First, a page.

|Implemented in this survey?|
The number of caesarean births in Australia is increasing and there is concern about the risks and health care resources used for the procedure. In the state of New South Wales, caesarean delivery accounts for 28% of all deliveries. The policy aims to reduce the number of elective caesarean births without a medical indication, avoid elective caesarean section before 39 weeks gestation and ensure that women understand the implications of an elective caesarean section.
The policy was developed to reduce the number of caesarean sections (CS) without medical indication in New South Wales (NSW), recognising that maternal request on its own is not an indication for elective CS. In addition, the policy aims to ensure that evidence based information and support is provided to women to enable them to make informed decisions about childbirth. Ideally, this will involve a discussion about the benefits and risks of CS compared with vaginal birth. Furthermore, in response to new evidence [1-3] and guidance from the Royal and New Zealand College of Obstetricians and Gynaecologists (RANZCOG) , the policy endorses that the timing of elective and pre-labour caesarean section in women without additional risks should be carried out at approximately 39 weeks of gestation.
To policy has three objectives:
1) To advise women against electing to have a caesarean birth without a medical reason.
2) To avoid elective caesarean section before 39 weeks gestation unless there are clinical reasons.
3) To ensure women understand the implications of an elective caesarean section on future pregnancies.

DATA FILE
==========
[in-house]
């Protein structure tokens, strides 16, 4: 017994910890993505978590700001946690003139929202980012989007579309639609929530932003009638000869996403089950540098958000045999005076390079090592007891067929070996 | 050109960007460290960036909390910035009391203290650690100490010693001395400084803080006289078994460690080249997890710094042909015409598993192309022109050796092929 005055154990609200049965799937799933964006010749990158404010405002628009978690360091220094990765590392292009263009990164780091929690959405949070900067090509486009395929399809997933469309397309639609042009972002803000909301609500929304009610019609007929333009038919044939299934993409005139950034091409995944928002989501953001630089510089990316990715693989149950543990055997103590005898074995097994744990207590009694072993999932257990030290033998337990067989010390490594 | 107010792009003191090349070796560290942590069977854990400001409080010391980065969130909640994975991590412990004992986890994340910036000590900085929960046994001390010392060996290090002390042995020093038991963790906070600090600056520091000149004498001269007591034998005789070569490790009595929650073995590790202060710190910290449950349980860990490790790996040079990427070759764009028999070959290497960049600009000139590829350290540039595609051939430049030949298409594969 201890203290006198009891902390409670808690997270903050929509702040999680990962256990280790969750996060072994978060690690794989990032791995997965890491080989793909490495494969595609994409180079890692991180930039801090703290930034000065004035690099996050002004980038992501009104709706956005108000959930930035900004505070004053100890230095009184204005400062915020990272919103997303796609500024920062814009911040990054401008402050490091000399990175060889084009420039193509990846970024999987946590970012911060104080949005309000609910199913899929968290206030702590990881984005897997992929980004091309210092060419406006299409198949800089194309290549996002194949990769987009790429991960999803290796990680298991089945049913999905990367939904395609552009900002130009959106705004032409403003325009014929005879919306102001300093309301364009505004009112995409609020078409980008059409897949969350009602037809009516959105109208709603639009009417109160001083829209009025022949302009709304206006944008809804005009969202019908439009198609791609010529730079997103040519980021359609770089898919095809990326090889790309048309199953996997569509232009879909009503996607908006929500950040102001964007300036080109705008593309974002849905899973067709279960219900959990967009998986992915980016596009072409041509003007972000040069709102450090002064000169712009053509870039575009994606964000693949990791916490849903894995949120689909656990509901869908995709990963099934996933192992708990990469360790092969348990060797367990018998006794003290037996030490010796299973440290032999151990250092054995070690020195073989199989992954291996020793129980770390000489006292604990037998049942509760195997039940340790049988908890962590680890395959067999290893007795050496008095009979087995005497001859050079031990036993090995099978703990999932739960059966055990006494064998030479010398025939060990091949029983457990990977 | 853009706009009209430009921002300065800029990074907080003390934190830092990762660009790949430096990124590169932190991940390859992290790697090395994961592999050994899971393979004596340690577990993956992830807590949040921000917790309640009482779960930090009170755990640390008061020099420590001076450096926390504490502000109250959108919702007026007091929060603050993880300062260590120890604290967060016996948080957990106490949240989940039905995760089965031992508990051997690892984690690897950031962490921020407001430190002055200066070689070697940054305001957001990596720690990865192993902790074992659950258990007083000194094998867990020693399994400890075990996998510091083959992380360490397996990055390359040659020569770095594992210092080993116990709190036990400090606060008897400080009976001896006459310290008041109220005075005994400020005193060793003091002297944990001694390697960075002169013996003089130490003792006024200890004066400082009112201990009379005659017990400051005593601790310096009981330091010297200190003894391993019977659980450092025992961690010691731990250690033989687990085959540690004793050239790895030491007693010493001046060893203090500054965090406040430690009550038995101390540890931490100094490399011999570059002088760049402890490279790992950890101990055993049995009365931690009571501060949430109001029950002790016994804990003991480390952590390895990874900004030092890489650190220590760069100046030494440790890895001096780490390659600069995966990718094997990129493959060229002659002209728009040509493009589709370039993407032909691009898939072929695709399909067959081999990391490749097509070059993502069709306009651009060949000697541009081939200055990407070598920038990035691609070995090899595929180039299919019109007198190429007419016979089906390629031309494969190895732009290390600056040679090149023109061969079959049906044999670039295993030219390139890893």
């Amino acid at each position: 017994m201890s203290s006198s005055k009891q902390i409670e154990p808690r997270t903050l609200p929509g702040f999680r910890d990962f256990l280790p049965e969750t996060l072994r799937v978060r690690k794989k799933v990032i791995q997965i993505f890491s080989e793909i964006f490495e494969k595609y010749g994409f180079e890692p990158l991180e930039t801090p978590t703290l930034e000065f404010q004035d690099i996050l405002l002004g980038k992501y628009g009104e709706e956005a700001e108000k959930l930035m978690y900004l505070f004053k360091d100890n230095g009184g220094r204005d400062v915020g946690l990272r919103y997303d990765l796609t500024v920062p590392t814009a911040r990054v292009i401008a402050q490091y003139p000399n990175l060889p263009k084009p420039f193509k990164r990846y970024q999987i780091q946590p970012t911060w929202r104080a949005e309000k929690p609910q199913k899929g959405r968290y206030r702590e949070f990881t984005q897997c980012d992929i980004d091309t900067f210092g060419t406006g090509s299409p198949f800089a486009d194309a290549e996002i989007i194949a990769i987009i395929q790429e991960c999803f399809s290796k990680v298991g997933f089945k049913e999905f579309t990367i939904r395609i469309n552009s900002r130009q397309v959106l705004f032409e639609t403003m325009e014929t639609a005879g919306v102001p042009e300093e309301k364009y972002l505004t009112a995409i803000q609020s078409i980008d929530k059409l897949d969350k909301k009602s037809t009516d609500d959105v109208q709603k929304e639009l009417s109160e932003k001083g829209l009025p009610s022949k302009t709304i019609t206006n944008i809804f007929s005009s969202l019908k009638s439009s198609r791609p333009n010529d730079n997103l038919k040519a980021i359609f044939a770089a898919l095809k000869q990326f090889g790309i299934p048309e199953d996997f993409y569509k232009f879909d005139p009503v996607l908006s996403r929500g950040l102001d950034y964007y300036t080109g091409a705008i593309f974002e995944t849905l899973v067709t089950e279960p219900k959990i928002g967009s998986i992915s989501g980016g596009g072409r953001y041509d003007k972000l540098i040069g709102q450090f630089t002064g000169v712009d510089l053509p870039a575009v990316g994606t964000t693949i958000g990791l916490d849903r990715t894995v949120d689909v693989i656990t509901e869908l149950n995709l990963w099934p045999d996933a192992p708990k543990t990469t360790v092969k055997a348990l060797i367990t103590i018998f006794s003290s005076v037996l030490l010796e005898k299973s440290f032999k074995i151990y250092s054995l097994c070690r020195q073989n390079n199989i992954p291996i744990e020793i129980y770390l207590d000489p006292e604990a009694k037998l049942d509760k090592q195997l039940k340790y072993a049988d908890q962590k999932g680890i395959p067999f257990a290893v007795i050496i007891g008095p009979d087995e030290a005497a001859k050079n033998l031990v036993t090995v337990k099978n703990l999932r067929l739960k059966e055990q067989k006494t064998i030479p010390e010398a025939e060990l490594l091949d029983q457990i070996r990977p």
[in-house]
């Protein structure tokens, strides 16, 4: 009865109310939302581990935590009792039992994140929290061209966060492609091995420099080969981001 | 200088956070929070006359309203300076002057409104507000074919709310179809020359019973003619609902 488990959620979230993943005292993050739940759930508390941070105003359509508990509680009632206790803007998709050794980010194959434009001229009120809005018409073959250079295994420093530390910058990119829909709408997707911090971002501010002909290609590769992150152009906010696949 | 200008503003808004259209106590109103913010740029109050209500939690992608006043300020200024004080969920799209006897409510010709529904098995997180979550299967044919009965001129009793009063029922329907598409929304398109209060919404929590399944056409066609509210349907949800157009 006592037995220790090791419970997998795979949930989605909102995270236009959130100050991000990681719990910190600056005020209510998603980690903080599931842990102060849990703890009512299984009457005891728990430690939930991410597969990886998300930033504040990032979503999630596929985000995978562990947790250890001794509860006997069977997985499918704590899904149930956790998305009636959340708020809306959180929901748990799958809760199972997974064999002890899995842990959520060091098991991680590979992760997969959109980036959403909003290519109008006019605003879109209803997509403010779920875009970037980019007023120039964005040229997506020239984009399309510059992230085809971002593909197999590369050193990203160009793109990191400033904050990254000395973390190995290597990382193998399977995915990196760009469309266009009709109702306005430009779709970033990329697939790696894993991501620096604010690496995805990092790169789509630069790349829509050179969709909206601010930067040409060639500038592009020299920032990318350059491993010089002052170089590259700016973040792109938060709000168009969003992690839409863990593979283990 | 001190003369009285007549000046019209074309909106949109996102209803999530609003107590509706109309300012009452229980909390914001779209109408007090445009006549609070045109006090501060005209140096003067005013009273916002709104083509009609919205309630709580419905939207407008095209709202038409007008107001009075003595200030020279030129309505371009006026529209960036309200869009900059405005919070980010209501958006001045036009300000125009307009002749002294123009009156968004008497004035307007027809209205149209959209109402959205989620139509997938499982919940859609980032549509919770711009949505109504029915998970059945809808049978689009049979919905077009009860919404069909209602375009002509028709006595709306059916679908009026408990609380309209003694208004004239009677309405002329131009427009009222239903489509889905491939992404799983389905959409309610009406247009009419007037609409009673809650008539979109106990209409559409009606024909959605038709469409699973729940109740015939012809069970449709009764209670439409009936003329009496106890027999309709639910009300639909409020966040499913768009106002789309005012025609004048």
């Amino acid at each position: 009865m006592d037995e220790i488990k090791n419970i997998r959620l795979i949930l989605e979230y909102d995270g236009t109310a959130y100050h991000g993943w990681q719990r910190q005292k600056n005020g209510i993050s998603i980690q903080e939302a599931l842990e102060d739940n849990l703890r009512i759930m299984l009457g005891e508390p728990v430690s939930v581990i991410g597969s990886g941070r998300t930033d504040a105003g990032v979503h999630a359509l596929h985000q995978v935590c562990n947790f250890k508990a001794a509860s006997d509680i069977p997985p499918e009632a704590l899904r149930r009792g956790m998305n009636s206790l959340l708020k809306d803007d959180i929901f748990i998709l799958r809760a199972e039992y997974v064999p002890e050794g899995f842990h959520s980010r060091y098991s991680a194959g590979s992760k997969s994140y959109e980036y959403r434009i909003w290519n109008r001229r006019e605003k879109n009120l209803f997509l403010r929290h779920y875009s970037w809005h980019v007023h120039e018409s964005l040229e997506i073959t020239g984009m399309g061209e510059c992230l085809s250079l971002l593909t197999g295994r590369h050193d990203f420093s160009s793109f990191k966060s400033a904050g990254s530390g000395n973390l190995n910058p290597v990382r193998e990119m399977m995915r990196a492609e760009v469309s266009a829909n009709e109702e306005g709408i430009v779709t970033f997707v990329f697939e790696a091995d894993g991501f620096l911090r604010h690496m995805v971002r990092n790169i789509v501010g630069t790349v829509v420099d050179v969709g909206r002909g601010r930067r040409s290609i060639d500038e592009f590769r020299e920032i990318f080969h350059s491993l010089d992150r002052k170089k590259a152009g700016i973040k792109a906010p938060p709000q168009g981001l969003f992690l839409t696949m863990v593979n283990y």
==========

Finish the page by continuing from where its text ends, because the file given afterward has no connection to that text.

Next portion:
Women, Obstetricians, Midwives
|Degree of Innovation||traditional||innovative|
|Degree of Controversy||consensual||highly controversial|
|Structural or Systemic Impact||marginal||fundamental|
|Public Visibility||very low||very high|
The policy was devised to tackle the increasing rate of elective CS in NSW. In 2005 one in six births was by elective CS, many planned in advance for medical reasons. There are strong economic arguments for reducing the number of unnecessary elective CS. The cost of elective CS is almost double that of vaginal birth. This is due to longer length of stay in hospital, increased nursing and medical care, plus longer recovery time at home. Elective CS can place a heavy economic burden on the already overstretched public hospital system.
Some doctors have reported that women are opting for caesarean as a result of personal preference in what has been known as the "too posh to push" phenomenon. However some consider that it is unknown how much choice women actually have and how much of a decision is influenced by other factors with many women being "talked into it". It is worth noting that caesarean section delivery is more common among privately than publicly insured mothers.
Up to date, there has been a perception that elective CS is safe and less risky for both mother and baby. However the policy was also initiated because of concerns about the rising number of babies admitted to intensive care after CS birth, especially those performed too early. The policy alludes to an epidemiological study conducted in the United States of more than five million births which found that overall neonatal mortality rate for CS births was 2.9 times the rate for vaginal births (1.77 deaths per 1,000 live births).
|Implemented in this survey?|